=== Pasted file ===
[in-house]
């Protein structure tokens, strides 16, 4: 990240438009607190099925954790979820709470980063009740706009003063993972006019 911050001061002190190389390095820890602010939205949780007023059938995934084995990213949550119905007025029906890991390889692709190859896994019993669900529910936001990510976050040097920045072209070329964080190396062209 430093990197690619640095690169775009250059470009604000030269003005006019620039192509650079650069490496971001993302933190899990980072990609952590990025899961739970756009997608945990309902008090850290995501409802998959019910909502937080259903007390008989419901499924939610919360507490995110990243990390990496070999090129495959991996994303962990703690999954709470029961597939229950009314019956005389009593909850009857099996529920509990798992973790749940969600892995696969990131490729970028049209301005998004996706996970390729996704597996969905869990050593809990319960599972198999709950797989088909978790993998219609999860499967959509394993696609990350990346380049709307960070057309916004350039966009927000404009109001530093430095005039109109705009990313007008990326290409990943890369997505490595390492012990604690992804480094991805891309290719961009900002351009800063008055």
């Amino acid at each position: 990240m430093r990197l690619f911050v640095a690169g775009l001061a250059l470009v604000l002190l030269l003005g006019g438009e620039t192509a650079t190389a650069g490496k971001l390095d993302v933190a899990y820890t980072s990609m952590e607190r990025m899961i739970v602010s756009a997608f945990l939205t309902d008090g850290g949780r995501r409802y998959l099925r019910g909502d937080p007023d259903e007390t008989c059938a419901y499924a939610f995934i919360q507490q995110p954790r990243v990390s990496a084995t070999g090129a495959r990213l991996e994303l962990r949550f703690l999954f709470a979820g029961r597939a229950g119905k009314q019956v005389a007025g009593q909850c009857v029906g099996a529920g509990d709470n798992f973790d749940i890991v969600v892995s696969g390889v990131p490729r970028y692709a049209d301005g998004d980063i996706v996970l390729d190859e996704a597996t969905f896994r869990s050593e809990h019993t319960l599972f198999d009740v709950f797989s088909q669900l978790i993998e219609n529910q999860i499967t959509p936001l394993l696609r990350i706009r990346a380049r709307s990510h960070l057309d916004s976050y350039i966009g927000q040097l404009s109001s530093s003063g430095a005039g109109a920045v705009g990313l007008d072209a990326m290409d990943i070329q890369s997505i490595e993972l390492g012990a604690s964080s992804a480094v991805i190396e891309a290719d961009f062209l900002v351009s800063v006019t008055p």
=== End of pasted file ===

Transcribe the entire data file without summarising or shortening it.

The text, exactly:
[in-house]
């Protein structure tokens, strides 16, 4: 990240438009607190099925954790979820709470980063009740706009003063993972006019 911050001061002190190389390095820890602010939205949780007023059938995934084995990213949550119905007025029906890991390889692709190859896994019993669900529910936001990510976050040097920045072209070329964080190396062209 430093990197690619640095690169775009250059470009604000030269003005006019620039192509650079650069490496971001993302933190899990980072990609952590990025899961739970756009997608945990309902008090850290995501409802998959019910909502937080259903007390008989419901499924939610919360507490995110990243990390990496070999090129495959991996994303962990703690999954709470029961597939229950009314019956005389009593909850009857099996529920509990798992973790749940969600892995696969990131490729970028049209301005998004996706996970390729996704597996969905869990050593809990319960599972198999709950797989088909978790993998219609999860499967959509394993696609990350990346380049709307960070057309916004350039966009927000404009109001530093430095005039109109705009990313007008990326290409990943890369997505490595390492012990604690992804480094991805891309290719961009900002351009800063008055």
């Amino acid at each position: 990240m430093r990197l690619f911050v640095a690169g775009l001061a250059l470009v604000l002190l030269l003005g006019g438009e620039t192509a650079t190389a650069g490496k971001l390095d993302v933190a899990y820890t980072s990609m952590e607190r990025m899961i739970v602010s756009a997608f945990l939205t309902d008090g850290g949780r995501r409802y998959l099925r019910g909502d937080p007023d259903e007390t008989c059938a419901y499924a939610f995934i919360q507490q995110p954790r990243v990390s990496a084995t070999g090129a495959r990213l991996e994303l962990r949550f703690l999954f709470a979820g029961r597939a229950g119905k009314q019956v005389a007025g009593q909850c009857v029906g099996a529920g509990d709470n798992f973790d749940i890991v969600v892995s696969g390889v990131p490729r970028y692709a049209d301005g998004d980063i996706v996970l390729d190859e996704a597996t969905f896994r869990s050593e809990h019993t319960l599972f198999d009740v709950f797989s088909q669900l978790i993998e219609n529910q999860i499967t959509p936001l394993l696609r990350i706009r990346a380049r709307s990510h960070l057309d916004s976050y350039i966009g927000q040097l404009s109001s530093s003063g430095a005039g109109a920045v705009g990313l007008d072209a990326m290409d990943i070329q890369s997505i490595e993972l390492g012990a604690s964080s992804a480094v991805i190396e891309a290719d961009f062209l900002v351009s800063v006019t008055p």